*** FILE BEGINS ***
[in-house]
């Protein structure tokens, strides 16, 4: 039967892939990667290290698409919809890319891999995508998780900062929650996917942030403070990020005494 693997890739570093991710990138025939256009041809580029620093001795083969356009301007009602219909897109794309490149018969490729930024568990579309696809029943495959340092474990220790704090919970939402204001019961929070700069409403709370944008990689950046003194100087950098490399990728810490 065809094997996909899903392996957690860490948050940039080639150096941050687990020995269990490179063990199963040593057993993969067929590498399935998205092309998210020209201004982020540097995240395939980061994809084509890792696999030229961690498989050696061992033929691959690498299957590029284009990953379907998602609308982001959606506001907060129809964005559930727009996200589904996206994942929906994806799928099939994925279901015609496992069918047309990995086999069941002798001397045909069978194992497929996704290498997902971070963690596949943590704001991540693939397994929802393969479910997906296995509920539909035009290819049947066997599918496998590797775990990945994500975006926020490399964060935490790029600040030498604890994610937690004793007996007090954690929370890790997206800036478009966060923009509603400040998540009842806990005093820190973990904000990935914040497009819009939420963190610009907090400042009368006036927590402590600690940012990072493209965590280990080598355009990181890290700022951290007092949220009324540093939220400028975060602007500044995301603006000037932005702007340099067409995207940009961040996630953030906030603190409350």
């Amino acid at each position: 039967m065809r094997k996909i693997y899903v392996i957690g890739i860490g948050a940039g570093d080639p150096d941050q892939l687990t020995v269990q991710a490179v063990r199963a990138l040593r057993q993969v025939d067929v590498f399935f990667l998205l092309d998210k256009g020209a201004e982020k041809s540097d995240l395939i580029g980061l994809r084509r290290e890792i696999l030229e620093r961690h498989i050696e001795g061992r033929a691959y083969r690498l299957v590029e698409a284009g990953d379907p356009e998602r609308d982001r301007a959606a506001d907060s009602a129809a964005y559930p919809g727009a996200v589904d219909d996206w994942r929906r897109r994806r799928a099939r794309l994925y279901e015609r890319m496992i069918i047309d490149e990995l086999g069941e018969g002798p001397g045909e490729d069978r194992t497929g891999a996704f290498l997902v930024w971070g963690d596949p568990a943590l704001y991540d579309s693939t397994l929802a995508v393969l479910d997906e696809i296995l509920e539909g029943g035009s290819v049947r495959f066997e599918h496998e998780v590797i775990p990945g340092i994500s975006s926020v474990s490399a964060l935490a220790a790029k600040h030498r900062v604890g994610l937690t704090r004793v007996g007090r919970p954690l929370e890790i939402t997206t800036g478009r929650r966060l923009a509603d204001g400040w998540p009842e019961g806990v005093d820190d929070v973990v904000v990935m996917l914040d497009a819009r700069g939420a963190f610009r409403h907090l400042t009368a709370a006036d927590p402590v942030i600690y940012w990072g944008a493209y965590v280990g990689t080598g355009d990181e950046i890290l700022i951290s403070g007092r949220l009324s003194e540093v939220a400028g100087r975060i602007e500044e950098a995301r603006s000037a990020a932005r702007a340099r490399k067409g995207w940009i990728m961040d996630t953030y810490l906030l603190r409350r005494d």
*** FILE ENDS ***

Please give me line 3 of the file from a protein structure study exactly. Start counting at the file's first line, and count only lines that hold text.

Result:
């Amino acid at each position: 039967m065809r094997k996909i693997y899903v392996i957690g890739i860490g948050a940039g570093d080639p150096d941050q892939l687990t020995v269990q991710a490179v063990r199963a990138l040593r057993q993969v025939d067929v590498f399935f990667l998205l092309d998210k256009g020209a201004e982020k041809s540097d995240l395939i580029g980061l994809r084509r290290e890792i696999l030229e620093r961690h498989i050696e001795g061992r033929a691959y083969r690498l299957v590029e698409a284009g990953d379907p356009e998602r609308d982001r301007a959606a506001d907060s009602a129809a964005y559930p919809g727009a996200v589904d219909d996206w994942r929906r897109r994806r799928a099939r794309l994925y279901e015609r890319m496992i069918i047309d490149e990995l086999g069941e018969g002798p001397g045909e490729d069978r194992t497929g891999a996704f290498l997902v930024w971070g963690d596949p568990a943590l704001y991540d579309s693939t397994l929802a995508v393969l479910d997906e696809i296995l509920e539909g029943g035009s290819v049947r495959f066997e599918h496998e998780v590797i775990p990945g340092i994500s975006s926020v474990s490399a964060l935490a220790a790029k600040h030498r900062v604890g994610l937690t704090r004793v007996g007090r919970p954690l929370e890790i939402t997206t800036g478009r929650r966060l923009a509603d204001g400040w998540p009842e019961g806990v005093d820190d929070v973990v904000v990935m996917l914040d497009a819009r700069g939420a963190f610009r409403h907090l400042t009368a709370a006036d927590p402590v942030i600690y940012w990072g944008a493209y965590v280990g990689t080598g355009d990181e950046i890290l700022i951290s403070g007092r949220l009324s003194e540093v939220a400028g100087r975060i602007e500044e950098a995301r603006s000037a990020a932005r702007a340099r490399k067409g995207w940009i990728m961040d996630t953030y810490l906030l603190r409350r005494d």